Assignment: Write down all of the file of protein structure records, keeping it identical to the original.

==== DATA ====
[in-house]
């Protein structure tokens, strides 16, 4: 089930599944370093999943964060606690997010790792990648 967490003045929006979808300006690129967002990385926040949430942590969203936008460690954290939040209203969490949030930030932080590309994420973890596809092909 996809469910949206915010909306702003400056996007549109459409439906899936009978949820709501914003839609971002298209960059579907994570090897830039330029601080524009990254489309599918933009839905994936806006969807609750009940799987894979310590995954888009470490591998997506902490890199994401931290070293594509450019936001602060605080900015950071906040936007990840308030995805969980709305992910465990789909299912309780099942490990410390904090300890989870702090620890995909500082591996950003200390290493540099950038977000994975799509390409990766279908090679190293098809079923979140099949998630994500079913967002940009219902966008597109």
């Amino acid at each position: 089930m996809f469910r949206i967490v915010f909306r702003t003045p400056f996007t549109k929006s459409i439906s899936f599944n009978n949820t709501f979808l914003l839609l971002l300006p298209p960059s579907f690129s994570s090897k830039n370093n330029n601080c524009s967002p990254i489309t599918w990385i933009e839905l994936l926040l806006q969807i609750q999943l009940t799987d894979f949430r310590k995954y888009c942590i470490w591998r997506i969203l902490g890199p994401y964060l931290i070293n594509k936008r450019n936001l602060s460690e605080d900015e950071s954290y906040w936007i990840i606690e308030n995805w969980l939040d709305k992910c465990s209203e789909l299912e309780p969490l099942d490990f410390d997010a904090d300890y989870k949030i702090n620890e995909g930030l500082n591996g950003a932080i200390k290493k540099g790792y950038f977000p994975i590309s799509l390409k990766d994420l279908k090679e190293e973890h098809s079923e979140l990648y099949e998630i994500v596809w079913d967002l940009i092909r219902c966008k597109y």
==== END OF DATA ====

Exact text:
[in-house]
């Protein structure tokens, strides 16, 4: 089930599944370093999943964060606690997010790792990648 967490003045929006979808300006690129967002990385926040949430942590969203936008460690954290939040209203969490949030930030932080590309994420973890596809092909 996809469910949206915010909306702003400056996007549109459409439906899936009978949820709501914003839609971002298209960059579907994570090897830039330029601080524009990254489309599918933009839905994936806006969807609750009940799987894979310590995954888009470490591998997506902490890199994401931290070293594509450019936001602060605080900015950071906040936007990840308030995805969980709305992910465990789909299912309780099942490990410390904090300890989870702090620890995909500082591996950003200390290493540099950038977000994975799509390409990766279908090679190293098809079923979140099949998630994500079913967002940009219902966008597109």
């Amino acid at each position: 089930m996809f469910r949206i967490v915010f909306r702003t003045p400056f996007t549109k929006s459409i439906s899936f599944n009978n949820t709501f979808l914003l839609l971002l300006p298209p960059s579907f690129s994570s090897k830039n370093n330029n601080c524009s967002p990254i489309t599918w990385i933009e839905l994936l926040l806006q969807i609750q999943l009940t799987d894979f949430r310590k995954y888009c942590i470490w591998r997506i969203l902490g890199p994401y964060l931290i070293n594509k936008r450019n936001l602060s460690e605080d900015e950071s954290y906040w936007i990840i606690e308030n995805w969980l939040d709305k992910c465990s209203e789909l299912e309780p969490l099942d490990f410390d997010a904090d300890y989870k949030i702090n620890e995909g930030l500082n591996g950003a932080i200390k290493k540099g790792y950038f977000p994975i590309s799509l390409k990766d994420l279908k090679e190293e973890h098809s079923e979140l990648y099949e998630i994500v596809w079913d967002l940009i092909r219902c966008k597109y």